Industry experience

  1. Architect

Architects spend a lot of their time working independently to plan and design a range of structures from residential homes to office or commercial buildings and other structures. Creatives who can problem-solve are going to excel in this job that will mostly be hands-off, but involves a bit of time client-facing and job sites.

Average Salary: $76,000

Requirements:

Bachelor’s degree

Master’s degree (recommended)

Paid internship (three years, generally)

State license

  1. Application Developer

This job has been hot for a while, and it’s a perfect fit for introverts who are creative and have a strong tech interest. You’ll spend your days working mostly alone designing, creating, and updating programs and apps for any number of possible devices and uses. You can work in almost any field and for all kinds of companies, as a full-time employee or freelance, and often you can do this work remotely.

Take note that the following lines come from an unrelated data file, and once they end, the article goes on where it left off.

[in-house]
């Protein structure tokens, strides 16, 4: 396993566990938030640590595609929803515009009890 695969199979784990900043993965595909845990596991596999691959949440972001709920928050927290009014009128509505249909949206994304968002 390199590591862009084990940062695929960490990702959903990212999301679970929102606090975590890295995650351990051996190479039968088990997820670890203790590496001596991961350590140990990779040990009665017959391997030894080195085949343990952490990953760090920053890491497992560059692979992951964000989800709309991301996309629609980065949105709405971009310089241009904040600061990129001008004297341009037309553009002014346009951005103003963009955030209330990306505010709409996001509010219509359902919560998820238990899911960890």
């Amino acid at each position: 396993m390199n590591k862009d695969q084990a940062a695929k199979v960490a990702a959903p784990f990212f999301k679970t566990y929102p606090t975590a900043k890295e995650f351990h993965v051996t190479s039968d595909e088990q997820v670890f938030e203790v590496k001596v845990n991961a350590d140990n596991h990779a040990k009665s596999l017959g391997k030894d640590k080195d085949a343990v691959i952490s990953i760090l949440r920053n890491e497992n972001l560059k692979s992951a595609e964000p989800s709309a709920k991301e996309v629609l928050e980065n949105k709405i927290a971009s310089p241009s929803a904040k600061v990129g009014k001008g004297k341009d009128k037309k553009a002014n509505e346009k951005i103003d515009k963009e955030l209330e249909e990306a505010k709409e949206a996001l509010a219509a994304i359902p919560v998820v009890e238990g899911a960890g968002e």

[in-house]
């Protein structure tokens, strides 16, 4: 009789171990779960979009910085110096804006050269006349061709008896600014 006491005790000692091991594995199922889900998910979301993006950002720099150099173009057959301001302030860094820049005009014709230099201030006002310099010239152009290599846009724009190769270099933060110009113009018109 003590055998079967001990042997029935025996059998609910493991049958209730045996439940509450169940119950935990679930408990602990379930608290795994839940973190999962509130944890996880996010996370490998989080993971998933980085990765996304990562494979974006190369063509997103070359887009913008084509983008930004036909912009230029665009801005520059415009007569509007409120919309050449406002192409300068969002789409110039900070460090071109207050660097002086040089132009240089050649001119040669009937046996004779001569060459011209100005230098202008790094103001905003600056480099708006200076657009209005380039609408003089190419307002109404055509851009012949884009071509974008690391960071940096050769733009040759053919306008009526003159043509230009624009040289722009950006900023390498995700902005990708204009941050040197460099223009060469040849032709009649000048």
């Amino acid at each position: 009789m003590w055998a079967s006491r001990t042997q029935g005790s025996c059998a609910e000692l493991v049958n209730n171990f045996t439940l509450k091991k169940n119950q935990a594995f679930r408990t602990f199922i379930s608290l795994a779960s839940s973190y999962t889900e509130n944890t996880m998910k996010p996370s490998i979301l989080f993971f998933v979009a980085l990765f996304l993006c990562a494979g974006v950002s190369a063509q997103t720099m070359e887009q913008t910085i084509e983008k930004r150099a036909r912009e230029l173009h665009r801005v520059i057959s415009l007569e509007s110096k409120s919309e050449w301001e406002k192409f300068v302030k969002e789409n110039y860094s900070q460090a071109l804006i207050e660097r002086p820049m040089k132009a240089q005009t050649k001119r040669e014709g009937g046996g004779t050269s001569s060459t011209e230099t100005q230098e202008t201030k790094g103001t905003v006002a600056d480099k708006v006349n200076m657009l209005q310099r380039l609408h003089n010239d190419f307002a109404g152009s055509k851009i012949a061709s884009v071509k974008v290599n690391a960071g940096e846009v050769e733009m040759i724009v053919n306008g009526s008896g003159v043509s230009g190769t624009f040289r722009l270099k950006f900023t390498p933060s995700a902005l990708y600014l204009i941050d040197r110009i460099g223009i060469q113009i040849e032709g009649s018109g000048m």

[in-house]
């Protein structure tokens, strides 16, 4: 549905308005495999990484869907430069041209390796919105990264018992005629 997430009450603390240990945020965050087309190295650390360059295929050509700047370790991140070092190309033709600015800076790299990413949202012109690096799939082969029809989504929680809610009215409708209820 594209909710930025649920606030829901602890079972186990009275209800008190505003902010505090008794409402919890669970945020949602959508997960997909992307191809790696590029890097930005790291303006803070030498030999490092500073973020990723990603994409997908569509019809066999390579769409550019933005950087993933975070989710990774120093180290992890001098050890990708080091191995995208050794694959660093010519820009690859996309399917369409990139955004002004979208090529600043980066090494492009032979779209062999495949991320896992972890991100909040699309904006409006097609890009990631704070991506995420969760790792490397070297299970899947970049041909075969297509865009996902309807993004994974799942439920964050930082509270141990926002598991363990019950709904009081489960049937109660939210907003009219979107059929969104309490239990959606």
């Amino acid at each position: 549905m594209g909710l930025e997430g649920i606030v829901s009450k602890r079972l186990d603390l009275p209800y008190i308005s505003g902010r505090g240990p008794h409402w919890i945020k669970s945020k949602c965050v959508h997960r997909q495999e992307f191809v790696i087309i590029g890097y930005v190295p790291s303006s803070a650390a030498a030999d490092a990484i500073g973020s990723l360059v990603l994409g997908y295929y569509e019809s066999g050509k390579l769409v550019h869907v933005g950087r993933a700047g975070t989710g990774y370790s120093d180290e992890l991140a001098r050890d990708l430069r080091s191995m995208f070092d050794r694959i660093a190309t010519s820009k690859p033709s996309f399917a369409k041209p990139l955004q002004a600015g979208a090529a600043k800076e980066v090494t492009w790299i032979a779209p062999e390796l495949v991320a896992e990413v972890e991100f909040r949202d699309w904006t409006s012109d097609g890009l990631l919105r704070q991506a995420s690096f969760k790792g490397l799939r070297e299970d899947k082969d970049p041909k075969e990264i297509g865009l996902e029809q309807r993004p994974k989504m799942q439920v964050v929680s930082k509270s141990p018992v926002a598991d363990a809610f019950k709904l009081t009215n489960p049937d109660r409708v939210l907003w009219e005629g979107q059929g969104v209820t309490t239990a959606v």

Average Salary: $79,000

Requirements:

Specialist College certification, Bachelor’s, or Master’s degree

Google Developers Certification (recommended)

Apple Developers Certification (recommended)

Industry experience

  1. Therapist

This job will obviously involve talking to people regularly, but if you like helping people one-on-one, which some introverts do, becoming a therapist may be perfect for you. Introverted people are often empathic and have the patience to listen when they’re not in groups, which are ideal characteristics for a therapist. Other than time with clients, this is a very private profession you can do from home or a small office with little interaction otherwise.